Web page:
Here’s a photo of the pantry before we started:
Pantry Before Organizing
And here’s how it looked when we were done:
Pantry After Organizing
Our client and their children loved the under-shelf popcorn basket!
Working on my client’s pantry has inspired me to do my own! What inspires you to get organized?

Organizing For Back to School – Inspirational

Here’s something inspiring for your day to day living, especially now that the kids are back to school. Place a storage bench or ottoman (Martha Stewart brand has a neat one) close to your front door for your kids accessories, such as knapsack, gloves, hats, etc. This also gives you and them a place to sit while putting on shoes and boots.

Welcome to my organizing blog!

Wow! Finally the day has come. I’ve been intending on starting this blog for months now, but like many, I’ve felt intimidated by technology and the whole concept around “blogging”. But here I am, now amongst a million other “bloggers”. The whole foundation of my business is based on honesty, integrity and client satisfaction. Therefore, with this blog, my goal is to keep you posted on what’s happening in the world of professional organizers, special organizing projects, keeping you updated on organizing trends & tips, and give you some insight into the organizing projects I come across along the way. I also want to hear from you! What exciting or interesting organizing projects have you started this past week? I’d love to hear about them.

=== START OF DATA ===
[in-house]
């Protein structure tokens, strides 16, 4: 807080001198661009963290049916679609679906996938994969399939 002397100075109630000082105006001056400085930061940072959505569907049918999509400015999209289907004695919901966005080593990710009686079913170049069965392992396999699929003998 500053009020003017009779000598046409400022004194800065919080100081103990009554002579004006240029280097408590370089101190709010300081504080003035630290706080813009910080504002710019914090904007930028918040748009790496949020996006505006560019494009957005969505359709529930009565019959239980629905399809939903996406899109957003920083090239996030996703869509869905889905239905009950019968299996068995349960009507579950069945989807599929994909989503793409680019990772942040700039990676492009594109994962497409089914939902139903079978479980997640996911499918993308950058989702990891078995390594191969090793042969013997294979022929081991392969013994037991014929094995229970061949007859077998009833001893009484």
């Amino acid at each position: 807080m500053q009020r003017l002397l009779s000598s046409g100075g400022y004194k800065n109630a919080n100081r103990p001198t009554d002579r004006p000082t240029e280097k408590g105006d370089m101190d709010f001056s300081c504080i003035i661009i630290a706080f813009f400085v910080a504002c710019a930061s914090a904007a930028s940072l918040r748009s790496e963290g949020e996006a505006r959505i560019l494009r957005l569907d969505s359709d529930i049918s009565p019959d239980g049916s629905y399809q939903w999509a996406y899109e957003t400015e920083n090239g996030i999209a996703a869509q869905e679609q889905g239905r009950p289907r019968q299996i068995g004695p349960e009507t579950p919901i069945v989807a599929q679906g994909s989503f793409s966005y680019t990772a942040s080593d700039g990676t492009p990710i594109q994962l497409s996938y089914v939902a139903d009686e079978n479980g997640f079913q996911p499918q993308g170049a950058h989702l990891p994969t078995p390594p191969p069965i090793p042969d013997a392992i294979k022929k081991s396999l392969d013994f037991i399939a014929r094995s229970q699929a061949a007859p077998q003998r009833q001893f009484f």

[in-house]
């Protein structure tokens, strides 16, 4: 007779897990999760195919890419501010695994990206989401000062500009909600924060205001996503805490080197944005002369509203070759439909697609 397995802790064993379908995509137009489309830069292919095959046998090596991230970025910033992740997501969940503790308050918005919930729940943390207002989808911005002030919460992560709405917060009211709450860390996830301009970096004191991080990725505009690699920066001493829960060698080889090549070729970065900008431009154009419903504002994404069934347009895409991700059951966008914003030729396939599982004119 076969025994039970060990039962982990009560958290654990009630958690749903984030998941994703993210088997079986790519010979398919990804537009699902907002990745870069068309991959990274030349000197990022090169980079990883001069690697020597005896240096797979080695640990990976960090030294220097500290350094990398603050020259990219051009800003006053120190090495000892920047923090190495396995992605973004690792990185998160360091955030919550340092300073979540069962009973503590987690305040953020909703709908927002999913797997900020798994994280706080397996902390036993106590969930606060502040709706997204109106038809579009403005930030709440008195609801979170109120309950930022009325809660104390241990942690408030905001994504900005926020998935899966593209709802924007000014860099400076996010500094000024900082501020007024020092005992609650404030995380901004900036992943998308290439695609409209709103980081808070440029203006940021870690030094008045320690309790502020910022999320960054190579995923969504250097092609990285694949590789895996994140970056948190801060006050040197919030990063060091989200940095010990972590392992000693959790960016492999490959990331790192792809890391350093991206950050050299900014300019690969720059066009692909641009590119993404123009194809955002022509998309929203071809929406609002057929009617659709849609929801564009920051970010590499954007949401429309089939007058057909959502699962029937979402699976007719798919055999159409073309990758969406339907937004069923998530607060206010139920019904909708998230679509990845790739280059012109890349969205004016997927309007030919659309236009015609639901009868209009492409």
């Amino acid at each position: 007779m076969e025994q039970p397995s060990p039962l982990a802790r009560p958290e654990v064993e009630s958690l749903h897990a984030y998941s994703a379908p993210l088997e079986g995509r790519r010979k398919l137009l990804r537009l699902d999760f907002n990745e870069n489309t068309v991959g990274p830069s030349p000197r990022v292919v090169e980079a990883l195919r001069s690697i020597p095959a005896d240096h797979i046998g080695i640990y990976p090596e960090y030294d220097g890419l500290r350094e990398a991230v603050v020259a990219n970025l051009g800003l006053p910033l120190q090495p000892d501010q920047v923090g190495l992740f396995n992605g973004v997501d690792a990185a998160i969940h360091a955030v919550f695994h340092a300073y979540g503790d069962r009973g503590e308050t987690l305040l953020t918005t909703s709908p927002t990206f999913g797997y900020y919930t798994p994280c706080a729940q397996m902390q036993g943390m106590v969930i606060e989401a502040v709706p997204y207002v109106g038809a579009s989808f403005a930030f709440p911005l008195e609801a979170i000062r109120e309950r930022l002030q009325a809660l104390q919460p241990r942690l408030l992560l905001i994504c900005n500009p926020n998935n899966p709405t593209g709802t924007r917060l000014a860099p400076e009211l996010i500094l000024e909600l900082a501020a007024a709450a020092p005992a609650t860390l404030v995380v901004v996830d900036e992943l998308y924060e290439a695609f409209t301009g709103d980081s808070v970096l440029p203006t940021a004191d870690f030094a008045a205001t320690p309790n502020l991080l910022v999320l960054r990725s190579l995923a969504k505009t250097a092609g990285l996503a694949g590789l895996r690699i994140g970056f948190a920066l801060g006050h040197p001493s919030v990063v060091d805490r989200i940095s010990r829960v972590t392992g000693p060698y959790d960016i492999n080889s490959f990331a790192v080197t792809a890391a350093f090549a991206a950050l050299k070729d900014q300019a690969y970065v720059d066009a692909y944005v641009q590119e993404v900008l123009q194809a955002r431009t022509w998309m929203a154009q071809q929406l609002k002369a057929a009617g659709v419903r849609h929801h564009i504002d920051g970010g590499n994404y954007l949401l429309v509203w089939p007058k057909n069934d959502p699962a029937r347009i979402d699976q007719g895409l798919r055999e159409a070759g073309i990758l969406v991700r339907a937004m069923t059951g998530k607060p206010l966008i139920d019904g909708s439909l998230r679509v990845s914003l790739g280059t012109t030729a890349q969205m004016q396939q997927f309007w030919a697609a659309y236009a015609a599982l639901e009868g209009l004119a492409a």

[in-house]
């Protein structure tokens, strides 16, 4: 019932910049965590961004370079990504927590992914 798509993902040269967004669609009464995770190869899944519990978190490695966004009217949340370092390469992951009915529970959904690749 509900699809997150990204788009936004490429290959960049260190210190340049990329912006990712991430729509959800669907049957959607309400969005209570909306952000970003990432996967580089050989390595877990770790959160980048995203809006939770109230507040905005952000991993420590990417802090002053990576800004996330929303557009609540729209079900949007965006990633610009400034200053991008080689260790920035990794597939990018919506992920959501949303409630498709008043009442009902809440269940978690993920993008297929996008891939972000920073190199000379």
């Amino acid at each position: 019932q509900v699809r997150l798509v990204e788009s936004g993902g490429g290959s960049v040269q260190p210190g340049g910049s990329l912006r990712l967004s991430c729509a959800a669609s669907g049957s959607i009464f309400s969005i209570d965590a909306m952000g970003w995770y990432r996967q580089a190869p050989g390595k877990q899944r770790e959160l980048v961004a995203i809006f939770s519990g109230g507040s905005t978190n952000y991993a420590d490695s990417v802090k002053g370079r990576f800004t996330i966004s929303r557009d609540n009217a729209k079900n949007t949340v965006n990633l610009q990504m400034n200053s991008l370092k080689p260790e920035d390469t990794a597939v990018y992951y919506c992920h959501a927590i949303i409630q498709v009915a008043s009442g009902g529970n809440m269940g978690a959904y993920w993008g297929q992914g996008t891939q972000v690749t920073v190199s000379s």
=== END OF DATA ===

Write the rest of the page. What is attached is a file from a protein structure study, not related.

With September just around the corner, business is booming! There is a whole new set of challenges with getting the kids organized and back to school. With that in mind have you thought about how you plan on handling all that paper that comes home with your children? Here’s a back to school idea for handling the precious artwork they create.

As parents we often have a spot on the fridge for their artwork to be displayed. Once a month, go through the pieces with your children and ask them to choose which ones they’re ready to recycle and re-purpose. Through this process your kids will learn to pick out their special treasures and learn that some things are no longer valuable to them but can be re-purposed for other things. Why not recycle their art work into gift wrapping for others! For those treasured pieces of art that they choose to keep rather than re-purpose, assign a special coloured tote box to be kept in his or her bedroom closet. Each week, those pieces of art that do not make it to the recycle or re-purpose box are added to this tote. At the end of the school year, make some popcorn and help your child to go through his or her tote, review their school year and pick out their 12 most favoured artwork treasures which will be kept as their memories for the year. Store them face down in the tote. Then start the process over again for the next school year, placing the new year’s artwork face up instead. This way, when you review at the end of the year, you only go down into the pile until you reach the ones that are face down, and repeat the editing process again. Have fun, take pride in the treasures your little ones create and know that it’s ok not to keep every single piece.